While it’s still relatively early in New York’s cautious reopening process, the wide-scale experiment in working from home has proved to work on a number of levels for white-collar employers and employees – perhaps signaling dramatic changes to the classic culture of urban-centered professional lifestyles as more and more companies plan to allow at least some of their employees to work from home permanently.
“The expense to the culture of downtown business areas is a significant issue here,” says Deanna Geddes, professor of human resource management in the Fox School of Business at Temple University in Philadelphia. “And there can be a real trickle-down effect if office workers stay home after COVID, because while so-called knowledge workers can work at home, all those who are in the service industries and who expect a large crowd – either in transportation, in retail, or in food – their livelihood is tremendously affected when there is no longer that large group of people coming to their area of business.”
“And, yeah, I do think it’s not unreasonable to consider that the economies of American downtowns may change,” continues Professor Geddes.
The end of the office?
Manhattan financial firms have already announced that most of their employees will continue to work from home through the end of the year, and perhaps longer. “We’ve proven we can operate with no footprint,” Morgan Stanley CEO James Gorman told Bloomberg. “That tells you an enormous amount about where people need to be physically.”
Major technology firms have gone even further. Google announced most of its employees across the country will continue to work from home until next July. Facebook employees won’t return to the office at least until next year, and CEO Mark Zuckerberg said the company expects up to half its workforce will work from home 10 years from now. Twitter CEO Jack Dorsey told his employees they could work from home indefinitely, even after the crisis ends.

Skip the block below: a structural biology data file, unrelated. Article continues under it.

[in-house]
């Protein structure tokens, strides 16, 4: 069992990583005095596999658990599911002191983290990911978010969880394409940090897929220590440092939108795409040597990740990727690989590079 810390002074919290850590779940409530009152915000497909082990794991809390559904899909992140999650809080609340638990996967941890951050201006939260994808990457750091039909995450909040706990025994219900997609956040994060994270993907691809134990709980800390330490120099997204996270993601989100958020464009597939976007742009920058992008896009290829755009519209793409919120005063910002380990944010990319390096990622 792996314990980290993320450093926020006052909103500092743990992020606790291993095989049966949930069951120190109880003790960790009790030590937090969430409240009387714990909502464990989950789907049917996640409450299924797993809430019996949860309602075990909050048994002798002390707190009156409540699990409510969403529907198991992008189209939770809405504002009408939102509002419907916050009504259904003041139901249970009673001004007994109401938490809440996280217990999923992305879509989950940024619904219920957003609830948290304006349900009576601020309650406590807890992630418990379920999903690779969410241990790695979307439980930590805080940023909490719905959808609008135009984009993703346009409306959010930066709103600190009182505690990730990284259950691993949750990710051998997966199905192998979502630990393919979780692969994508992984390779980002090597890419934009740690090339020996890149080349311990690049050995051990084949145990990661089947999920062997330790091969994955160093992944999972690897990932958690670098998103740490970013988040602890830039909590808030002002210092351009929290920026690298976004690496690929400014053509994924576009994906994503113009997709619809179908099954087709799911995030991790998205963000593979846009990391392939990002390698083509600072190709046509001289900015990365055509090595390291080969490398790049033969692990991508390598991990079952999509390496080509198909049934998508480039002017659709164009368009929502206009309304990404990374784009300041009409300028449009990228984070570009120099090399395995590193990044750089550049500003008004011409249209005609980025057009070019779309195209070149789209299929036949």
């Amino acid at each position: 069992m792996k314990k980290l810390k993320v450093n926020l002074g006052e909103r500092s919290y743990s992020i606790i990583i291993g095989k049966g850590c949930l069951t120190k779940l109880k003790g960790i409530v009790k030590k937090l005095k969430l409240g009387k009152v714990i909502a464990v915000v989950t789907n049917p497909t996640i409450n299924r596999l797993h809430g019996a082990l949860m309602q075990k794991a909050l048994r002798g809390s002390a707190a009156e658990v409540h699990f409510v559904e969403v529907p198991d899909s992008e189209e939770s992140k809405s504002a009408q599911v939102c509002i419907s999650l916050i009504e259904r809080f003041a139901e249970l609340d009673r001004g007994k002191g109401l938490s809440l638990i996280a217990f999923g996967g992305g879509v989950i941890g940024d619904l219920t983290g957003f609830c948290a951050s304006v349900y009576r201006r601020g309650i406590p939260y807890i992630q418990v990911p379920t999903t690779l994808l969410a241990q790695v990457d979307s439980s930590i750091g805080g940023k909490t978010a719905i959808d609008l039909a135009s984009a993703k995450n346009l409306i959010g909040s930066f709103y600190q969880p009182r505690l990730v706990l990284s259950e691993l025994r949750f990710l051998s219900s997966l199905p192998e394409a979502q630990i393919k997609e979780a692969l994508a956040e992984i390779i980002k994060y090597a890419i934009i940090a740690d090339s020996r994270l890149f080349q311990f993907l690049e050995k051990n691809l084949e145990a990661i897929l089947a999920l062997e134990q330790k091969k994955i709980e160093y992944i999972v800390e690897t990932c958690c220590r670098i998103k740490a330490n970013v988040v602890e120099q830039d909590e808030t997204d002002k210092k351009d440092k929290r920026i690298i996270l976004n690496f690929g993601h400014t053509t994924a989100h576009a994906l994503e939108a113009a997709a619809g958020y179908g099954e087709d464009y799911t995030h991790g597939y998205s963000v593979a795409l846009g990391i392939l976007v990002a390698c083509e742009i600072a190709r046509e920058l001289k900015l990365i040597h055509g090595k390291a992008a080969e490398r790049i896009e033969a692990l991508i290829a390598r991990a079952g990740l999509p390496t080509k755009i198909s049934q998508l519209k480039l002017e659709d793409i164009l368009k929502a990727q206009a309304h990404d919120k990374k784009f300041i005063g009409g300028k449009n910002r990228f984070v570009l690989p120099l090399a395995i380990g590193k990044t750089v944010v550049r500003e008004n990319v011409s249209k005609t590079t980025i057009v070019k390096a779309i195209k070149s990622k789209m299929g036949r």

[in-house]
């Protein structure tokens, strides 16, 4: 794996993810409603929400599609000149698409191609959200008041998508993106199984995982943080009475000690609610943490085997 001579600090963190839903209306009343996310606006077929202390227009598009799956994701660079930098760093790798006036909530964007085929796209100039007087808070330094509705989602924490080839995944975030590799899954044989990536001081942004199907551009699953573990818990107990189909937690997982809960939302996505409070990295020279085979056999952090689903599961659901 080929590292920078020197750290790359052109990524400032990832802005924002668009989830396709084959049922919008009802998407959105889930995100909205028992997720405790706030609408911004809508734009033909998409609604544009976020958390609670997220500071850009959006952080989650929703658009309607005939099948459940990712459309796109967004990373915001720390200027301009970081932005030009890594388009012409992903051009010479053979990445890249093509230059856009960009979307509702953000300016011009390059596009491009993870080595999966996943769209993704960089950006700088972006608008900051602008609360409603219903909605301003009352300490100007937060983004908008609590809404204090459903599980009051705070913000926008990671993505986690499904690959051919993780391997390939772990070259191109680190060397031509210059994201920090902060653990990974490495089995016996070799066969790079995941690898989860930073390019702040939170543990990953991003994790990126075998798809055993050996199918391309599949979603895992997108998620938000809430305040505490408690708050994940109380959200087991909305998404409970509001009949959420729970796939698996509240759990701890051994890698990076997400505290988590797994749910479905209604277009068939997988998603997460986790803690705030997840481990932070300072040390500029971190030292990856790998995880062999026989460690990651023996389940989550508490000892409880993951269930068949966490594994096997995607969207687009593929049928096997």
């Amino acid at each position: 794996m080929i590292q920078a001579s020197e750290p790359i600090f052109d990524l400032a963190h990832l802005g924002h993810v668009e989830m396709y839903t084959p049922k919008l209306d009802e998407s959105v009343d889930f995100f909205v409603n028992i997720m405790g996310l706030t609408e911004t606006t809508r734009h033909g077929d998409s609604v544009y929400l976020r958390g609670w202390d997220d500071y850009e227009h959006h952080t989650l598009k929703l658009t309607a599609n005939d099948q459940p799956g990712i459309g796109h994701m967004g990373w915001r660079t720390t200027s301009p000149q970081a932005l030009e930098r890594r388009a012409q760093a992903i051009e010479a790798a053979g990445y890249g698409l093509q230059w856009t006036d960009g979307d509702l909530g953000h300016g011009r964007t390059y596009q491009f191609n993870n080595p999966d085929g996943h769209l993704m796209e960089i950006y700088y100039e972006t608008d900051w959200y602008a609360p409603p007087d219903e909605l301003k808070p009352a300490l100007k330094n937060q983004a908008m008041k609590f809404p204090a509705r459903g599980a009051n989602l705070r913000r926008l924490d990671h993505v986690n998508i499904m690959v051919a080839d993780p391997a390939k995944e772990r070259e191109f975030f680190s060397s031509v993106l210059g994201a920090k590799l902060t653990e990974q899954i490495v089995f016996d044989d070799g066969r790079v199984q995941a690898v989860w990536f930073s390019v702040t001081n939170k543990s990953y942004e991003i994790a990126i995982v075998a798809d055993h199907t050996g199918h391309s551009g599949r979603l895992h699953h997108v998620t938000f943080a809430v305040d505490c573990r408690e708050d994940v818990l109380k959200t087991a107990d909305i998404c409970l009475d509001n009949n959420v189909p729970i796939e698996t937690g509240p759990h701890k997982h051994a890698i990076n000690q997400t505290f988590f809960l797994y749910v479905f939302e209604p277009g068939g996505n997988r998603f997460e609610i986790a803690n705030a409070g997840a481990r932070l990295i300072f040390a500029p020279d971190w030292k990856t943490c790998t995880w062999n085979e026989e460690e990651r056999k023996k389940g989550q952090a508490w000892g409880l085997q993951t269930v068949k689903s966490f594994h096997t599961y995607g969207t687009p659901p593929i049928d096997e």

The demise of New York City has often been greatly exaggerated, however, and many in the past wondered whether the city could bounce back after the 1918 flu pandemic, the city’s near bankruptcy in the 1970s, and the terrorist attacks on 9/11. It always did.
Facebook nevertheless signed a lease for Manhattan’s iconic, 730,000-square-foot former post office across from Madison Square Garden, part of 2.2 million square feet of office space the company has taken in the city over the past year.
Still, industry experts say New York City may see up to one-third of its 240,000 small businesses close for good, especially those that have relied on Manhattan’s cadres of office commuters, according to a report by the Partnership for New York City. Such businesses have lost about 520,000 jobs as the city’s unemployment rate topped 20% in June.
“My existential question is, how much of the things that we’ve seen in response to COVID are temporary and an immediate reaction to people navigating the uncertainty of this time, and how much of them stand to be permanent?” says Malcom Glenn, fellow in the Future of Property Rights program at New America, a think tank in Washington.
“I’ve always been really bullish about the future of cities,” says Mr. Glenn. “Notwithstanding the social benefits and the fact that you have access to arts and culture, other people with more diverse perspectives of thought and cultural backgrounds, from the perspective of the environmental imperative to have more people sharing resources, I think cities remain more environmentally sustainable.”
“Offices will continue to exist, I think. The human spirit prizes in-person engagement,” he says.